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Thursday, May 16, 2019

Sarris: MLB moving from Trackman to Hawk-Eye tracking system – The Athletic

Maybe now we’ll be able to get some infield defensive metrics.

Five years after it was installed in an effort to measure the previously unmeasurable, radar-based player- and ball-tracking system Trackman looks like it’s on its way out as the technology of choice for Major League Baseball. Multiple sources inside front offices across the league confirm that Hawk-Eye’s optical technology — known to tennis fans as the basis of the automated serve tracking system — is currently being installed in baseball stadiums across the country for a two-month run-up that should end in a full change in technology for the 2020 season.

MLB offered no comment on the scope of the upcoming deal with Hawk-Eye. Hawk-Eye and Trackman representatives had not responded to requests for comment at the time of publication.

Multiple sources cited an improvement in accuracy as the main reason for the change.

Jim Furtado Posted: May 16, 2019 at 06:18 AM | 4 comment(s) Login to Bookmark
  Tags: pay site, technology

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   1. calming him down with his 57i66135 Posted: May 17, 2019 at 12:14 AM (#5842979)
i don't know if anyone here develops machine learning algorithms, but this seems like the kind of situation where algorithmic estimation would be cheaper and easier to implement, with no noticeable loss in effectiveness. you might lose .2% in accuracy but that difference in precision doesn't seem very meaningful in this usage case.
   2. villageidiom Posted: May 17, 2019 at 10:14 AM (#5843023)
i don't know if anyone here develops machine learning algorithms, but this seems like the kind of situation where algorithmic estimation would be cheaper and easier to implement, with no noticeable loss in effectiveness.
The problem isn't cost or feasibility. It's all about effectiveness.

Trackman is radar augmented by a few cameras. The radar component sucks. The further you go from any radar system the effectiveness decays, maybe not exponentially, but effectively exponentially. Worse, it's a stationary radar, not one of these revolving things like you might think on a battleship or for weather, taking frequent readings in many directions. It's pointed up the middle, essentially at the pitcher. That means it's very effective for the old PITCHfx stuff, less effective for CF, and... useless? let's say mostly useless - down the lines. When two fielders cross each other, the system can't tell which is which. When the cameras are looking for a white object in motion it appears like a line segment, so when the ball crosses a foul line it sometimes thinks the foul line is the ball and loses track of the actual ball - which could be resolved if the radar system were actually pointed toward the lines and detected movement. But no.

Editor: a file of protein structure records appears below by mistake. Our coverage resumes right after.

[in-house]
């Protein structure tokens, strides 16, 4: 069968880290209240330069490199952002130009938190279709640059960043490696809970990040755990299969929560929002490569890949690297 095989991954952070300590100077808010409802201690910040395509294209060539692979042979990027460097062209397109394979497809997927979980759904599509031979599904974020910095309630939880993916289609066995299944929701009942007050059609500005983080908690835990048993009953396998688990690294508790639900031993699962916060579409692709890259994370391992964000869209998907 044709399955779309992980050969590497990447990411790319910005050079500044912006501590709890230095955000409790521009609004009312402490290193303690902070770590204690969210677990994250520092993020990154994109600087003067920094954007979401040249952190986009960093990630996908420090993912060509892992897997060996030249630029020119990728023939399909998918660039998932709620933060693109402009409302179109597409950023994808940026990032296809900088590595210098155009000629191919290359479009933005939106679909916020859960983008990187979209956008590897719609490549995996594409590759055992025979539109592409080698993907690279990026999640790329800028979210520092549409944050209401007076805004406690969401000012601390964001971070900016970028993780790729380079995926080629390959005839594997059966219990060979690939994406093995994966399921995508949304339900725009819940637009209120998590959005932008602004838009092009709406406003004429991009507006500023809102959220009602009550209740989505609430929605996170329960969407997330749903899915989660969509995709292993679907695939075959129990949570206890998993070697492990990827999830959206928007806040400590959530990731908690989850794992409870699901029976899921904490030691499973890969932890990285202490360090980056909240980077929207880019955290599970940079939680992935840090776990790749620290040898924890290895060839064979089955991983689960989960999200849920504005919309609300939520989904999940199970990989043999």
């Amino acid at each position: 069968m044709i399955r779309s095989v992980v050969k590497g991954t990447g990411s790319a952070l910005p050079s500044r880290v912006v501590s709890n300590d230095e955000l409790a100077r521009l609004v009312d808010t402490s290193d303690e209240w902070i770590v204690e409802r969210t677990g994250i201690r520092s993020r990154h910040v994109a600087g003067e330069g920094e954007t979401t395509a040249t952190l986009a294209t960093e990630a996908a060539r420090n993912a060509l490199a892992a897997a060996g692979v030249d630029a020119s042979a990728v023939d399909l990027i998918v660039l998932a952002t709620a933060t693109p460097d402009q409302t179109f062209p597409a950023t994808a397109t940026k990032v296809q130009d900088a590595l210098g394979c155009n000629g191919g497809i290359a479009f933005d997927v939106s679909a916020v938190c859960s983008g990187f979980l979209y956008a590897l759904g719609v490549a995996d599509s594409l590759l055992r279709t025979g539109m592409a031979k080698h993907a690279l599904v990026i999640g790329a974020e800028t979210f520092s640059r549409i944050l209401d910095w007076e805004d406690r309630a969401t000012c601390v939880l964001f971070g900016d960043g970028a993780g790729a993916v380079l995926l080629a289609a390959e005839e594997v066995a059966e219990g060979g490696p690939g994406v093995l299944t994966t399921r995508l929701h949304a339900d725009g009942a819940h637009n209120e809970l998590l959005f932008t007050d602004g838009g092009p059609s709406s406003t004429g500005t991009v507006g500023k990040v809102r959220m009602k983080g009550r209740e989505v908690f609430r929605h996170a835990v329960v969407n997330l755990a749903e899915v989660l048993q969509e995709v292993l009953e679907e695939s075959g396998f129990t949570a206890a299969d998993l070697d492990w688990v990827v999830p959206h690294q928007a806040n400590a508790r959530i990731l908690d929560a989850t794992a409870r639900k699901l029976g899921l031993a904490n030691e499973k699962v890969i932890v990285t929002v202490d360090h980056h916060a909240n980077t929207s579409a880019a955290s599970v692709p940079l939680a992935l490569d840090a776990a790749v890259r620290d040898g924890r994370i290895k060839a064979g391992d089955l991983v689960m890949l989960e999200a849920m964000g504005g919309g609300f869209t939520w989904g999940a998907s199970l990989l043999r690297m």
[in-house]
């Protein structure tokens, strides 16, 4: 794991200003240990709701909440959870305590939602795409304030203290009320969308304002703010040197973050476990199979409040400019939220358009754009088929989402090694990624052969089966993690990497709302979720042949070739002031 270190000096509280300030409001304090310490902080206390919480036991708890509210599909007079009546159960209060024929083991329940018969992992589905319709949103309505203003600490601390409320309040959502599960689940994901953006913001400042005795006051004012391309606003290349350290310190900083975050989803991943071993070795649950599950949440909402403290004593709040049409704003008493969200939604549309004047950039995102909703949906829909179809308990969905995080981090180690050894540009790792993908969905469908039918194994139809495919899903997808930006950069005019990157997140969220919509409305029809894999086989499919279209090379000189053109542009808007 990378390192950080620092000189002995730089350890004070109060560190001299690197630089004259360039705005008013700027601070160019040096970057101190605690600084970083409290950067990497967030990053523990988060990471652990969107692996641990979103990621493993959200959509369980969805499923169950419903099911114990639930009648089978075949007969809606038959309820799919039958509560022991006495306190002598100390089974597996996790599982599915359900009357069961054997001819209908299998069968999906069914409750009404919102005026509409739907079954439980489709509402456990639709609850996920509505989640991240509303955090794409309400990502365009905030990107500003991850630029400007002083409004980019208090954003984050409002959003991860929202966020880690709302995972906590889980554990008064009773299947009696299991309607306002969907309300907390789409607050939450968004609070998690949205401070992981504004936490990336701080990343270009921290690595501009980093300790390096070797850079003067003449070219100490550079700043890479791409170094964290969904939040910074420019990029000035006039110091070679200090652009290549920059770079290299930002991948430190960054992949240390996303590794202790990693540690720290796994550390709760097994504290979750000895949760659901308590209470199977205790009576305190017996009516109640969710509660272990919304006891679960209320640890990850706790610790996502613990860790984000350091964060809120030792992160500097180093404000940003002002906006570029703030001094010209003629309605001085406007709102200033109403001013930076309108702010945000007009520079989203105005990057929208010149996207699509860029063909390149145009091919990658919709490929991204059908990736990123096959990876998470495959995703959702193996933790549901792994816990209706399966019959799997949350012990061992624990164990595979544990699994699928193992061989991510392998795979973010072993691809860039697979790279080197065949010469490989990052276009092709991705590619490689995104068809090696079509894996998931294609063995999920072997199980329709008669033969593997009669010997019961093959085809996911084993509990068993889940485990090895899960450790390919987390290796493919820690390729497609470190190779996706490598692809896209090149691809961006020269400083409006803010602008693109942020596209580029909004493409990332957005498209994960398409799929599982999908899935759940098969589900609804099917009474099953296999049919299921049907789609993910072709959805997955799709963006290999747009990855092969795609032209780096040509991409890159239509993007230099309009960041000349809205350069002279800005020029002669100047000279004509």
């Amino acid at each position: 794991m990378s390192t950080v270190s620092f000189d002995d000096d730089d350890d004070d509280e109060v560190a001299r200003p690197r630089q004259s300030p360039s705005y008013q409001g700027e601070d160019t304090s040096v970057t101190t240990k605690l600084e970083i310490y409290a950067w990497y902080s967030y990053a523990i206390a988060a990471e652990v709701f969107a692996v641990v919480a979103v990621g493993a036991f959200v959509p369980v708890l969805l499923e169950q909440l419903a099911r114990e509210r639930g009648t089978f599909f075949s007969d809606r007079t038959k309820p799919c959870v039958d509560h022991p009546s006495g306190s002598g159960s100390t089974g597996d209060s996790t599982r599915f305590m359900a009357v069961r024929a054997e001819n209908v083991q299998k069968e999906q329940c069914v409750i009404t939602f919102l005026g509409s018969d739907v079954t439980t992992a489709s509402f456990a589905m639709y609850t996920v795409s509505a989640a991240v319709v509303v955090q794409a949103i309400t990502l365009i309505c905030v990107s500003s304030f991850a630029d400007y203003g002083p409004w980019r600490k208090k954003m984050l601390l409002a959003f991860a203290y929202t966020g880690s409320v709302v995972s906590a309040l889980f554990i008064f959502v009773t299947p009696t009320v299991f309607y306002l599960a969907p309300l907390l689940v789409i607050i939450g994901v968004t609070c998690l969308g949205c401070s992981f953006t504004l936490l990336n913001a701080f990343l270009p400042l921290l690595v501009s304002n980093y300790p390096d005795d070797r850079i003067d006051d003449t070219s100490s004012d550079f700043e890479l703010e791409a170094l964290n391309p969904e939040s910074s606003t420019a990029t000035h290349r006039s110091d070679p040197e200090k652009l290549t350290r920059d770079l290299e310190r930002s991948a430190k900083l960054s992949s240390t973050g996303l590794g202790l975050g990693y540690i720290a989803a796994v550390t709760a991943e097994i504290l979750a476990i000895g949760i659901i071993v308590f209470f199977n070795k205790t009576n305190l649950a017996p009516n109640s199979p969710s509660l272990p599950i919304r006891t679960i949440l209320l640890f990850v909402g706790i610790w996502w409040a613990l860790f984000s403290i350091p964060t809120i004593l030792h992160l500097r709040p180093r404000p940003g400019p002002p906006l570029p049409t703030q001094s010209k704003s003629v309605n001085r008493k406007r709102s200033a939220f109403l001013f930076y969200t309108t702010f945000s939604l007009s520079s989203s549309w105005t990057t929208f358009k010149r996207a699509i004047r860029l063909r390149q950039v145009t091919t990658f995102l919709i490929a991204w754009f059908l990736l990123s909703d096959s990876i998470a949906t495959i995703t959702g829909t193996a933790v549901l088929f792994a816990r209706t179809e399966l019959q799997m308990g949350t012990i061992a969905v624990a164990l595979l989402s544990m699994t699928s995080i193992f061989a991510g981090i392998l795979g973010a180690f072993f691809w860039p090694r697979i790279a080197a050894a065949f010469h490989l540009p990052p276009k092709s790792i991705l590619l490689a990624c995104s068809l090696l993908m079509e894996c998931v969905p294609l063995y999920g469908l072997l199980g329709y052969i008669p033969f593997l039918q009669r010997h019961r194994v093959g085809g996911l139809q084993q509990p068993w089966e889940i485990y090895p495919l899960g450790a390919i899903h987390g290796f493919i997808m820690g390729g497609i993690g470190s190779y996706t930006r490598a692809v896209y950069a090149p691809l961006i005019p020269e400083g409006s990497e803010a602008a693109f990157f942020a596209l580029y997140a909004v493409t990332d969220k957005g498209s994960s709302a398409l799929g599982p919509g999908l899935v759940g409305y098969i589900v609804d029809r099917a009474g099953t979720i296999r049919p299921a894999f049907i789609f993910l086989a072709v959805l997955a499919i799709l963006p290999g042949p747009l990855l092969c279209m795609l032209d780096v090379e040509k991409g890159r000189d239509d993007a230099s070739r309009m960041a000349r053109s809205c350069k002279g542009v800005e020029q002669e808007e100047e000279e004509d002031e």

Nearly all the Statcast fielding stats they've released depend on so little additional info - specifically, fielder positioning - from what we had before Trackman. The wealth of useful additional info it provides is coming from a region of 60 feet 6 inches. That's why we see so much more about spin rates, launch angle, and exit velocity than we see about the fielders.

The new system will be like a dozen cameras, which when combined with the computing power to triangulate it all should be able to track everything, and do it far more effectively than today. Whether Hawk-Eye is actually the right implementation of such a system, I've no idea.

I know above I'm making it sound like it's a tire fire today. I'm sure Tango and others are doing the best the can with the information they have, and the stuff we have available is damn good. My point is there's some fundamental stuff we don't have today, because Trackman can't do it.
   3. villageidiom Posted: May 17, 2019 at 10:33 AM (#5843039)
Let me use an example.

Per MLB,